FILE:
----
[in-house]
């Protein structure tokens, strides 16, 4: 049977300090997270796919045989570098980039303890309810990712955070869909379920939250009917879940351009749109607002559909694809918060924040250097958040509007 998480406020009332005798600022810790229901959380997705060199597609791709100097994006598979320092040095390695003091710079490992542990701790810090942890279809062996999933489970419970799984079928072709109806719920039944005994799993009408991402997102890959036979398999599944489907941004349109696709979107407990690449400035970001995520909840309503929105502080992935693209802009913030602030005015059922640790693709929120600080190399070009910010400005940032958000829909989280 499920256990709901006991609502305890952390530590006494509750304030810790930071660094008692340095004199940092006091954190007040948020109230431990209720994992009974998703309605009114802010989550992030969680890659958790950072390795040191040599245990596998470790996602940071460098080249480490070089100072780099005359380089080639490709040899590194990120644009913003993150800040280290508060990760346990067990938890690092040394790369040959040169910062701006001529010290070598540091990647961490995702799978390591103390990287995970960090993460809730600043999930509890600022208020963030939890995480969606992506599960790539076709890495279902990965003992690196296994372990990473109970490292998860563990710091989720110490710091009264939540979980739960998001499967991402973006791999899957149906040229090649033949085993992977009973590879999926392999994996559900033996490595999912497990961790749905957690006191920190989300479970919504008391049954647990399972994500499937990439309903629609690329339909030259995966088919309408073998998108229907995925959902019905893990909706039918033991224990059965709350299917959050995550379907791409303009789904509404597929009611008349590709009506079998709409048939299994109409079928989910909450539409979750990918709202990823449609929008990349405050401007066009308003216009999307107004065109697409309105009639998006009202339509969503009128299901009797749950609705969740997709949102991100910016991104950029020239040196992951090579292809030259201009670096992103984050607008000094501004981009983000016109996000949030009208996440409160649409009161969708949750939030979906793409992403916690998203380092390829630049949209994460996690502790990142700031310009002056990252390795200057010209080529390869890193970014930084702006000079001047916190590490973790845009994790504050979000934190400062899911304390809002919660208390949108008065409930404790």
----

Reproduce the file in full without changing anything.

[in-house]
């Protein structure tokens, strides 16, 4: 049977300090997270796919045989570098980039303890309810990712955070869909379920939250009917879940351009749109607002559909694809918060924040250097958040509007 998480406020009332005798600022810790229901959380997705060199597609791709100097994006598979320092040095390695003091710079490992542990701790810090942890279809062996999933489970419970799984079928072709109806719920039944005994799993009408991402997102890959036979398999599944489907941004349109696709979107407990690449400035970001995520909840309503929105502080992935693209802009913030602030005015059922640790693709929120600080190399070009910010400005940032958000829909989280 499920256990709901006991609502305890952390530590006494509750304030810790930071660094008692340095004199940092006091954190007040948020109230431990209720994992009974998703309605009114802010989550992030969680890659958790950072390795040191040599245990596998470790996602940071460098080249480490070089100072780099005359380089080639490709040899590194990120644009913003993150800040280290508060990760346990067990938890690092040394790369040959040169910062701006001529010290070598540091990647961490995702799978390591103390990287995970960090993460809730600043999930509890600022208020963030939890995480969606992506599960790539076709890495279902990965003992690196296994372990990473109970490292998860563990710091989720110490710091009264939540979980739960998001499967991402973006791999899957149906040229090649033949085993992977009973590879999926392999994996559900033996490595999912497990961790749905957690006191920190989300479970919504008391049954647990399972994500499937990439309903629609690329339909030259995966088919309408073998998108229907995925959902019905893990909706039918033991224990059965709350299917959050995550379907791409303009789904509404597929009611008349590709009506079998709409048939299994109409079928989910909450539409979750990918709202990823449609929008990349405050401007066009308003216009999307107004065109697409309105009639998006009202339509969503009128299901009797749950609705969740997709949102991100910016991104950029020239040196992951090579292809030259201009670096992103984050607008000094501004981009983000016109996000949030009208996440409160649409009161969708949750939030979906793409992403916690998203380092390829630049949209994460996690502790990142700031310009002056990252390795200057010209080529390869890193970014930084702006000079001047916190590490973790845009994790504050979000934190400062899911304390809002919660208390949108008065409930404790």